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Diamonds And Dust: 47 - The Vehicles -1

…Within a few kms the oil pressure was just about zero.
I asked H_ what he was going to do.

He thought for a while then said, “It’s easy. I have the solution,” and with that punched the oil pressure dial, breaking the glass and twisted the oil gauge pointer up to 70 lb.
“There, that should be fine now,” he said casually…

Malcolm Bertoni continues his lively account of diamond mining in Namibia.

To purchase a copy of Malcolm’s book please click on http://www.equilibriumbooks.com/diamonds.htm

As mentioned earlier, the Land Rover electrics didn’t work very well. When they did work the few instruments that were installed in the dash were very inaccurate, even on a good day. So we didn’t pay much attention to them most of the time. Now don’t get me wrong, the Land Rovers were damn good and I had a lot of respect for them, but this was in the 70s when electronics were rather archaic.

One night I was coming back from town with another guy. We were in his Land Rover and about halfway to Affenrucken he noticed his oil pressure was starting to drop. We kept an eye on the pressure gauge and it kept dropping lower and lower.

From what I can remember, the normal pressure was about 70 or 80 lb per square inch. When it reached 40 lb we stopped and looked at the oil dip stick and there seemed to be enough oil. It could be the oil pump starting to pack up. So we continued on. There was nothing much else we could do.

Within a few kms the oil pressure was just about zero.
I asked H_ what he was going to do.

He thought for a while then said, “It’s easy. I have the solution,” and with that punched the oil pressure dial, breaking the glass and twisted the oil gauge pointer up to 70 lb.
“There, that should be fine now,” he said casually.

With that we drove on and the oil pressure was, well, fine. We actually reached Affenrucken without mishap, and after we had the Landrover checked, the mechanics couldn’t find anything wrong. It proved that we couldn’t trust the instruments in the Landrovers.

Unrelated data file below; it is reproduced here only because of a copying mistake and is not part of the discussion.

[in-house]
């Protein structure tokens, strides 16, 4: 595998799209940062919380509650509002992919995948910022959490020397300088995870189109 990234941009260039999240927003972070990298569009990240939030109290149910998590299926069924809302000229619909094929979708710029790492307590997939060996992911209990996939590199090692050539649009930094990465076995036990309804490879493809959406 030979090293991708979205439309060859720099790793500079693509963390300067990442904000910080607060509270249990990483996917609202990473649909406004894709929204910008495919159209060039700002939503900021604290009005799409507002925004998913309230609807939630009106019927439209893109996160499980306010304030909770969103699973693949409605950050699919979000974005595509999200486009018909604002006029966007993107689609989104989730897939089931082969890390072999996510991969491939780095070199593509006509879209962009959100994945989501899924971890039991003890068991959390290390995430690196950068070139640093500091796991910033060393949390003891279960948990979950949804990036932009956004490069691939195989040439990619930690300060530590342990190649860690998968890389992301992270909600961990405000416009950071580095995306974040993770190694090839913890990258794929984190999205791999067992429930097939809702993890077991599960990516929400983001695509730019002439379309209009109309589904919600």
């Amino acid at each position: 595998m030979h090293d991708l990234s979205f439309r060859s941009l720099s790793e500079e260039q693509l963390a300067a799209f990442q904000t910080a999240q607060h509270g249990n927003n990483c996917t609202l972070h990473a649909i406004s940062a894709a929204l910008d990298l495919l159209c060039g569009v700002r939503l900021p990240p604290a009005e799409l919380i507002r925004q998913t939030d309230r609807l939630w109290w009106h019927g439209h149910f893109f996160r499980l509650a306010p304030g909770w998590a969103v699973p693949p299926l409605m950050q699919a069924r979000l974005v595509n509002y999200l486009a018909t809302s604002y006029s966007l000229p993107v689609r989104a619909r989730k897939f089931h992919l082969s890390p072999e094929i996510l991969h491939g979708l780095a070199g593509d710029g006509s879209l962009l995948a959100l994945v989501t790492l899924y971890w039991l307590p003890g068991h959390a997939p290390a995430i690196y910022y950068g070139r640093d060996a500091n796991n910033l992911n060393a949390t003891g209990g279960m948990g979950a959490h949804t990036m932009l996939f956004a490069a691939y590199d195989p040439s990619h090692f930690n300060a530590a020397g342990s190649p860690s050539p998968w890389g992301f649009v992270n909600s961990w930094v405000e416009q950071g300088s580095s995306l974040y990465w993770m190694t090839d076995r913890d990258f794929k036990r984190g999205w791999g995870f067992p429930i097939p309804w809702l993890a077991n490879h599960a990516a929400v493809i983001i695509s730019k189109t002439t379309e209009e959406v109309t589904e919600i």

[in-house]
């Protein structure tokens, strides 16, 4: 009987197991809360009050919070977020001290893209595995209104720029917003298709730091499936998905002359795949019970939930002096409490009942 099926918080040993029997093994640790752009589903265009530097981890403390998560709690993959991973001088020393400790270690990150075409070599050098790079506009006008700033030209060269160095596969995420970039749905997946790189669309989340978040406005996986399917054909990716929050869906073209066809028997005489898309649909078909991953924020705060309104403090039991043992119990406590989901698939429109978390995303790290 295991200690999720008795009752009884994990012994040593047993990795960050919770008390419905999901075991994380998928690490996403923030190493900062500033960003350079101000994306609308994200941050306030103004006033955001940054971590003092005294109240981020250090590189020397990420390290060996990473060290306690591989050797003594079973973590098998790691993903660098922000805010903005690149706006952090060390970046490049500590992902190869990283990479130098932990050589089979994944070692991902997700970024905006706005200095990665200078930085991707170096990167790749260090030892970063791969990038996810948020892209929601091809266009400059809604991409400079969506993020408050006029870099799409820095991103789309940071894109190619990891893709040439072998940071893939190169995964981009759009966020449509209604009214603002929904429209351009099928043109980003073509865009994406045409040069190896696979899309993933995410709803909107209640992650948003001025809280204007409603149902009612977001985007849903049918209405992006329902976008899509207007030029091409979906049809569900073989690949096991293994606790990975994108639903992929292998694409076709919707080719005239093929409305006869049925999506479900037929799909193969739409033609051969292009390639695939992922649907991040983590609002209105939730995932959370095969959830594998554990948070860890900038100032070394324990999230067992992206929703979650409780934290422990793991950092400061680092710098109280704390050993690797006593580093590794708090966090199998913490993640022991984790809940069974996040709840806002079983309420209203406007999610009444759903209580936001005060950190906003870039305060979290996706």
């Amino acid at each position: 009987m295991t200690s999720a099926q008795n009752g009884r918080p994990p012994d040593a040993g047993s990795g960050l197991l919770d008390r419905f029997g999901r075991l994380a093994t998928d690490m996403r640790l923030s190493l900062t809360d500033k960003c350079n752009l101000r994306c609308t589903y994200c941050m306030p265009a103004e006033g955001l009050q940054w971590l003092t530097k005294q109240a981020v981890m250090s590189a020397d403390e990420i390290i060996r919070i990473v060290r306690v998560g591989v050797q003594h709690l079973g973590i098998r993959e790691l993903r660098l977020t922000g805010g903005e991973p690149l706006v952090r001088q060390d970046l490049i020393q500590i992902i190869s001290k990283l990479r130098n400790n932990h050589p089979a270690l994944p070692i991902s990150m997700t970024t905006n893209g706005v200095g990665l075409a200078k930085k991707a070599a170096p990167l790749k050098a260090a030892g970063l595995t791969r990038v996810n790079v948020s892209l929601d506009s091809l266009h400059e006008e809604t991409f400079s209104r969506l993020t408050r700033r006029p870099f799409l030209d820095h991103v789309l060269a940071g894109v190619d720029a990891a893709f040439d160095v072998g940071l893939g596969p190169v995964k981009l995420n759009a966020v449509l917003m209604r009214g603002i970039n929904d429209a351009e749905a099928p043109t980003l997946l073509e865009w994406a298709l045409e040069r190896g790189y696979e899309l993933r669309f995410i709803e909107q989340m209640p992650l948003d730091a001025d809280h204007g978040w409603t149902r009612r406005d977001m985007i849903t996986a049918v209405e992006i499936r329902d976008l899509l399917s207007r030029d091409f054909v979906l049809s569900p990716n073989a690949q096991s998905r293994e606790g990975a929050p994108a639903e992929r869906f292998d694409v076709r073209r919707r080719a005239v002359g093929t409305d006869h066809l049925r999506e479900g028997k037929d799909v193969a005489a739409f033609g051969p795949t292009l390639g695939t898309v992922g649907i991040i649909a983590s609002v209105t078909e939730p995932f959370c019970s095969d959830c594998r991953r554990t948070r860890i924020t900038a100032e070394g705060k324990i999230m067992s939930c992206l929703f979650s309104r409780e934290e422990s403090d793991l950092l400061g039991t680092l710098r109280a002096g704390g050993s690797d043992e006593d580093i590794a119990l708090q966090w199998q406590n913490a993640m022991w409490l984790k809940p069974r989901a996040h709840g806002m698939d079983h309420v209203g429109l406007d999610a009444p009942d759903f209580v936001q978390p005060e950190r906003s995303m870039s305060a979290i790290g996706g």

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The dirt haul roads in the mine were kept in immaculate condition by the company. They had graders and water tankers watering and levelling the roads continuously and no one could complain. The roads were often in better condition than the bitumen roads in South Africa or South West, that’s how good they were. The reason of course, was that the big dump trucks and machines had to use the roads for hauling the ore, so for optimum efficiency the roads had to be in top condition.

Unless it rained of course, although thankfully this only occurred one or two days a year. Since the roads were built of a clay type material they quickly turned to a greasy sludge and were then un-drivable. Mining then usually stopped until conditions improved, but the process plants, which were under cover, carried on operating.

I remember one day coming out from town and it started raining. I was in my bakkie, which was fine except for one thing. It was only two-wheel drive and not four-wheel drive like the Land Rovers. So I was basically slipping and slithering from side to side, trying to control the vehicle and stay on the road as well as actually make progress towards Affenrucken.

It took me about three hours to do the trip, and the bakkie had about 12 inches of mud all over it. There must have been an extra tonne of mud sticking onto the thing.

The rain was fine and it was good to get a bit of moisture in the ground, but the killer blow was not too far from No 1 plant.

I came over a small hill, and there in front of me was a water truck watering the road! It seems no one had bothered to tell the Ovambo driver not to water the road as it was raining. He was just doing his job, which was to water that section of road and so he carried on watering. I am not making this up. Here was this water truck spraying water on a waterlogged road with rain still pouring down.

How long he kept this up I don’t know, but that stretch of road must have been pretty soggy.

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